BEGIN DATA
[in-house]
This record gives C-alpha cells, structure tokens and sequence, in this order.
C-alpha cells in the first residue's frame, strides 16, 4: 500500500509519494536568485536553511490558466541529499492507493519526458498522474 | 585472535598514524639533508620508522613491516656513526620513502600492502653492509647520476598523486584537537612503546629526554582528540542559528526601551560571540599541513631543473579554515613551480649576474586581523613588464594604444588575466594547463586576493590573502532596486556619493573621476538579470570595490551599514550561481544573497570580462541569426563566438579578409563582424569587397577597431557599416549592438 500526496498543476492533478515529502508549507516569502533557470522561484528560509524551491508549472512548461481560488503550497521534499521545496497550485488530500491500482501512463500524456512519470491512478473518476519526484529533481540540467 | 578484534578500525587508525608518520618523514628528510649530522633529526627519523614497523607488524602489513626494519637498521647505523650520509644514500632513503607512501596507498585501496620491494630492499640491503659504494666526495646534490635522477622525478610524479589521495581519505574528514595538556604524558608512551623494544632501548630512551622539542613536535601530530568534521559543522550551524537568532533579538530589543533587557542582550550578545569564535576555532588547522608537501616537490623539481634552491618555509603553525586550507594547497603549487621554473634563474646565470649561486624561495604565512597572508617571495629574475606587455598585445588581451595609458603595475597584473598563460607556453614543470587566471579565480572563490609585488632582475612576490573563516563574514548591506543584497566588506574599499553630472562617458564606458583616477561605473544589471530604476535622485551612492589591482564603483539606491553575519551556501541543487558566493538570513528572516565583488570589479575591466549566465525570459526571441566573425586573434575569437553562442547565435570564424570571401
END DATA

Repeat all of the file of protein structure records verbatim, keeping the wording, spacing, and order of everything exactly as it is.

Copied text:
[in-house]
This record gives C-alpha cells, structure tokens and sequence, in this order.
C-alpha cells in the first residue's frame, strides 16, 4: 500500500509519494536568485536553511490558466541529499492507493519526458498522474 | 585472535598514524639533508620508522613491516656513526620513502600492502653492509647520476598523486584537537612503546629526554582528540542559528526601551560571540599541513631543473579554515613551480649576474586581523613588464594604444588575466594547463586576493590573502532596486556619493573621476538579470570595490551599514550561481544573497570580462541569426563566438579578409563582424569587397577597431557599416549592438 500526496498543476492533478515529502508549507516569502533557470522561484528560509524551491508549472512548461481560488503550497521534499521545496497550485488530500491500482501512463500524456512519470491512478473518476519526484529533481540540467 | 578484534578500525587508525608518520618523514628528510649530522633529526627519523614497523607488524602489513626494519637498521647505523650520509644514500632513503607512501596507498585501496620491494630492499640491503659504494666526495646534490635522477622525478610524479589521495581519505574528514595538556604524558608512551623494544632501548630512551622539542613536535601530530568534521559543522550551524537568532533579538530589543533587557542582550550578545569564535576555532588547522608537501616537490623539481634552491618555509603553525586550507594547497603549487621554473634563474646565470649561486624561495604565512597572508617571495629574475606587455598585445588581451595609458603595475597584473598563460607556453614543470587566471579565480572563490609585488632582475612576490573563516563574514548591506543584497566588506574599499553630472562617458564606458583616477561605473544589471530604476535622485551612492589591482564603483539606491553575519551556501541543487558566493538570513528572516565583488570589479575591466549566465525570459526571441566573425586573434575569437553562442547565435570564424570571401